Drug addict and alcoholic turns his life story into a real story
“I don’t want to write a page turner – a book the reader can’t put down. I want them to put it down after every page and tremble, pace the room,” wrote Shoshaku Jushaku in The Cheese Stealer’s Handbook.
A drug addict and alcoholic, Shoshaku Joshaku descriptively writes a recollection of his memories on personal realization. Unable to not give up, he travels across Canada, city-to-city without a goal in mind—following an agreement he made with his ex-girlfriend to write a book.
Even his pen name Shoshaku Joshaku, a buddhist term for “one continuous mistake,” is an accurate description of the events in The Cheese Stealer’s Handbook and of the author himself.
“I can’t write. I shouldn’t have agreed to this bullshit. I don’t know anything about literature. A bunch of great writers were raging alcoholics,” writes Jushaku. Constant doubts are his inner demons, as he repeatedly takes the easy way out of situations.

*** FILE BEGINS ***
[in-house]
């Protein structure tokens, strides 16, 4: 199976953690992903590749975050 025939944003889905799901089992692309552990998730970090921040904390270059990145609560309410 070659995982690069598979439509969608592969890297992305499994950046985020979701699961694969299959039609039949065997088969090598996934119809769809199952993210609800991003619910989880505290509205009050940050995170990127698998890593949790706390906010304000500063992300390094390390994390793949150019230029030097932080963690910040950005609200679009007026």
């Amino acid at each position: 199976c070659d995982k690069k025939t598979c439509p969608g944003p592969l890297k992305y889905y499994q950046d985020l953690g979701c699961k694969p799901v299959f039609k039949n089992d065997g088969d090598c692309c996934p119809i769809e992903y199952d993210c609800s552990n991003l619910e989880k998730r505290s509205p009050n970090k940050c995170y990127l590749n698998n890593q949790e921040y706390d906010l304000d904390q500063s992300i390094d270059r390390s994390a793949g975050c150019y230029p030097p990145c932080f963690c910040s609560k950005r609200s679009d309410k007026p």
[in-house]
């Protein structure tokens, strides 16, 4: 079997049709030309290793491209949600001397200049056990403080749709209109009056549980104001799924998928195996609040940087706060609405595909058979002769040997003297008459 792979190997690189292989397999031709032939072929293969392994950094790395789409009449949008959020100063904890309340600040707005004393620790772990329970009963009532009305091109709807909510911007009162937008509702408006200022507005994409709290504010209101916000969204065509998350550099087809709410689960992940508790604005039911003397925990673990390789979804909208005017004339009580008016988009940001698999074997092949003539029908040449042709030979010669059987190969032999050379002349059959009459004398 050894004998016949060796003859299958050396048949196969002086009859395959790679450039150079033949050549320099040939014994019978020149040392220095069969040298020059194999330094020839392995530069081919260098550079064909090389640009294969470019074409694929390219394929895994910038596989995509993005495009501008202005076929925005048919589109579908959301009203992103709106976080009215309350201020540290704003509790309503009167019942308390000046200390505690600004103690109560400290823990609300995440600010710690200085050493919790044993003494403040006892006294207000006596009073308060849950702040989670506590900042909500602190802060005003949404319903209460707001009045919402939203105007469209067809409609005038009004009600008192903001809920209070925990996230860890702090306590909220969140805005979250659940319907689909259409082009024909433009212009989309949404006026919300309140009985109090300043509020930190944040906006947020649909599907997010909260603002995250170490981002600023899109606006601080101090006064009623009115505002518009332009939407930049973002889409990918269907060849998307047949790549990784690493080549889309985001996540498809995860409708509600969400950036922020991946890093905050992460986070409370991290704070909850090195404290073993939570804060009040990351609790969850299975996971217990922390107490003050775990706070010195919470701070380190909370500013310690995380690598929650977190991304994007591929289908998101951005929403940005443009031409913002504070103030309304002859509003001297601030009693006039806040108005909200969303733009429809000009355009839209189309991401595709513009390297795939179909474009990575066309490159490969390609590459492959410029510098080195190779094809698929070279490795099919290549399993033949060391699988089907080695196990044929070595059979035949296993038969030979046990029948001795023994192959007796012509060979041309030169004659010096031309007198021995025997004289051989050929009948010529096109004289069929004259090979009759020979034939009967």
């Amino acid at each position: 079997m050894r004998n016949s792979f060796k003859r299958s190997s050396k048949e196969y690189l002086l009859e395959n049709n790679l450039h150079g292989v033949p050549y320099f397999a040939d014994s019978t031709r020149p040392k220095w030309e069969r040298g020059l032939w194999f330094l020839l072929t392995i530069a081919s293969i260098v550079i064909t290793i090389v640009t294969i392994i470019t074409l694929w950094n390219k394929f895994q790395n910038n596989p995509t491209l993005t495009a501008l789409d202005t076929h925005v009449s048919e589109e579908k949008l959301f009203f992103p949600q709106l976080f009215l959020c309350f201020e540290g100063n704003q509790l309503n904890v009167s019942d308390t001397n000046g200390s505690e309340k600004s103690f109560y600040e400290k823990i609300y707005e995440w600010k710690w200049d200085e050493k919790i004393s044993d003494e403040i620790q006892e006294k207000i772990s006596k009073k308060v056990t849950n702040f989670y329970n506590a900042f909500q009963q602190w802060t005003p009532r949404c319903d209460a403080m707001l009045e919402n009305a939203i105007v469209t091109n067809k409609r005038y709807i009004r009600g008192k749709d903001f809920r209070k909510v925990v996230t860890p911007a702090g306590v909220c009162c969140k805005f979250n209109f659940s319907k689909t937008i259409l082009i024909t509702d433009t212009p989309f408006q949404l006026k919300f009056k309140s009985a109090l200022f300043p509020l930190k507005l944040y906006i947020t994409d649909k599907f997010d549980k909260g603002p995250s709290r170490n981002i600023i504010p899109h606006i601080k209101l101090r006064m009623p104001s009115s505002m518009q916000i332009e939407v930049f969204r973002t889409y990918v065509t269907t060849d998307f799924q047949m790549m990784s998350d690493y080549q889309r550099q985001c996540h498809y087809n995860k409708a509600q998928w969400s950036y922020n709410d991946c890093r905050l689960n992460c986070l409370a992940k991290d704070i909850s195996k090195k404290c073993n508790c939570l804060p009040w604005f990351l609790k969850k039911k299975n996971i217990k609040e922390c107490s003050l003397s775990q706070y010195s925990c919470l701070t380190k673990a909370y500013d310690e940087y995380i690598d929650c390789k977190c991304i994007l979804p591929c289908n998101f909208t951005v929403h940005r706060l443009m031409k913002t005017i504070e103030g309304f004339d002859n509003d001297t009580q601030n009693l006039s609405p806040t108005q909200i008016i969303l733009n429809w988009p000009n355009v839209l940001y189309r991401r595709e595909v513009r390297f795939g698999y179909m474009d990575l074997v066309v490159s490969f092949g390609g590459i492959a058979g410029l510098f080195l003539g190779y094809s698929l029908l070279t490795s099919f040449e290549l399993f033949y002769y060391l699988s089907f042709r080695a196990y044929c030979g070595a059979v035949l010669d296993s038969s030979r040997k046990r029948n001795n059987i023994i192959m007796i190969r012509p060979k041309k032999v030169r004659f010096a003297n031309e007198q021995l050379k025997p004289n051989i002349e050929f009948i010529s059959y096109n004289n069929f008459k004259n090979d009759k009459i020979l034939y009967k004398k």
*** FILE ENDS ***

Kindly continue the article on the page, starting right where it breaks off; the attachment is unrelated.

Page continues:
Without any writing knowledge, the book is a collection of unfiltered rambles, thoughts and actions, depicting honesty and what is real in his life. He writes a relatable book in a twisted, yet eloquent way.
This book makes it clear that Joshaku is having difficulty writing, while capturing the essence of a person’s reality through complete non-sober happiness. For someone who doesn’t enjoy writing, as he mentioned in a previous interview, he rambles with a drunken-grace.
“Do you ever get tired of being a drunken, drugged out fuck up?” his girlfriend Miranda asked him, and while he doesn’t respond immediately, readers can count on a witty and realistic response that will keep you reading.
The book is a constant realization for Joshaku, but also a vicious circle of mistakes he simultaneously acknowledges and ignores.
“I’ll never write something worth reading much less worth re-reading. Idle daydreams of eventually being vindicated. Pipe dreams,” Joshaku writes.